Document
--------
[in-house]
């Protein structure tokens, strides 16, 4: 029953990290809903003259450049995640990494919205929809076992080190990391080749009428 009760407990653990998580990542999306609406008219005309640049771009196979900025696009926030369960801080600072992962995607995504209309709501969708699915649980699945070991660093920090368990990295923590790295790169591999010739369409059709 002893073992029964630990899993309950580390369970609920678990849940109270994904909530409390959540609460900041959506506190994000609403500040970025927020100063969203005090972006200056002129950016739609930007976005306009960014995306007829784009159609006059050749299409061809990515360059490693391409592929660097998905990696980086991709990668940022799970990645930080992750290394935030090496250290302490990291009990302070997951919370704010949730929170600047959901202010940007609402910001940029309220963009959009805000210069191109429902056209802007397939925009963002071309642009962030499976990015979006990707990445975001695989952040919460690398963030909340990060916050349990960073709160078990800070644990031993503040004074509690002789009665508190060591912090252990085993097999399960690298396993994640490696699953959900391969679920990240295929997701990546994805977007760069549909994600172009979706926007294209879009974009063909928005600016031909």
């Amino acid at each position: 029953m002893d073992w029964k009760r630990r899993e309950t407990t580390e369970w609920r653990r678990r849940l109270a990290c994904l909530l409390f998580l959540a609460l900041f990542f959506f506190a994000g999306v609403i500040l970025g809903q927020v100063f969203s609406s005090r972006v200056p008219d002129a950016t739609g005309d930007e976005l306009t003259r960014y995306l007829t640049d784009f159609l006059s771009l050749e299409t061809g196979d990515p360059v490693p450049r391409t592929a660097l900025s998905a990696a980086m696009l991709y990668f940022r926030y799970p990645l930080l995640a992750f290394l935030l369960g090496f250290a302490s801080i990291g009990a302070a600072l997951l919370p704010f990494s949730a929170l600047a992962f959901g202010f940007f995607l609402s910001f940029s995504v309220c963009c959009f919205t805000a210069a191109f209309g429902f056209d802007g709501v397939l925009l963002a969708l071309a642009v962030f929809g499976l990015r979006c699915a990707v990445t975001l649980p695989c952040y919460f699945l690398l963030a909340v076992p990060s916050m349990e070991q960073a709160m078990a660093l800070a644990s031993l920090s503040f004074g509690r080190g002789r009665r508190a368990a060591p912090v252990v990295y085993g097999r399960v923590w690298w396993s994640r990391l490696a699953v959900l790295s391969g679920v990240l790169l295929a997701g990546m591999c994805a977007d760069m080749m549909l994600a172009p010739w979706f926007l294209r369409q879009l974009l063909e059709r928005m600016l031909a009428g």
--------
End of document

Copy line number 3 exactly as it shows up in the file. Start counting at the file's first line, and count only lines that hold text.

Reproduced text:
């Amino acid at each position: 029953m002893d073992w029964k009760r630990r899993e309950t407990t580390e369970w609920r653990r678990r849940l109270a990290c994904l909530l409390f998580l959540a609460l900041f990542f959506f506190a994000g999306v609403i500040l970025g809903q927020v100063f969203s609406s005090r972006v200056p008219d002129a950016t739609g005309d930007e976005l306009t003259r960014y995306l007829t640049d784009f159609l006059s771009l050749e299409t061809g196979d990515p360059v490693p450049r391409t592929a660097l900025s998905a990696a980086m696009l991709y990668f940022r926030y799970p990645l930080l995640a992750f290394l935030l369960g090496f250290a302490s801080i990291g009990a302070a600072l997951l919370p704010f990494s949730a929170l600047a992962f959901g202010f940007f995607l609402s910001f940029s995504v309220c963009c959009f919205t805000a210069a191109f209309g429902f056209d802007g709501v397939l925009l963002a969708l071309a642009v962030f929809g499976l990015r979006c699915a990707v990445t975001l649980p695989c952040y919460f699945l690398l963030a909340v076992p990060s916050m349990e070991q960073a709160m078990a660093l800070a644990s031993l920090s503040f004074g509690r080190g002789r009665r508190a368990a060591p912090v252990v990295y085993g097999r399960v923590w690298w396993s994640r990391l490696a699953v959900l790295s391969g679920v990240l790169l295929a997701g990546m591999c994805a977007d760069m080749m549909l994600a172009p010739w979706f926007l294209r369409q879009l974009l063909e059709r928005m600016l031909a009428g």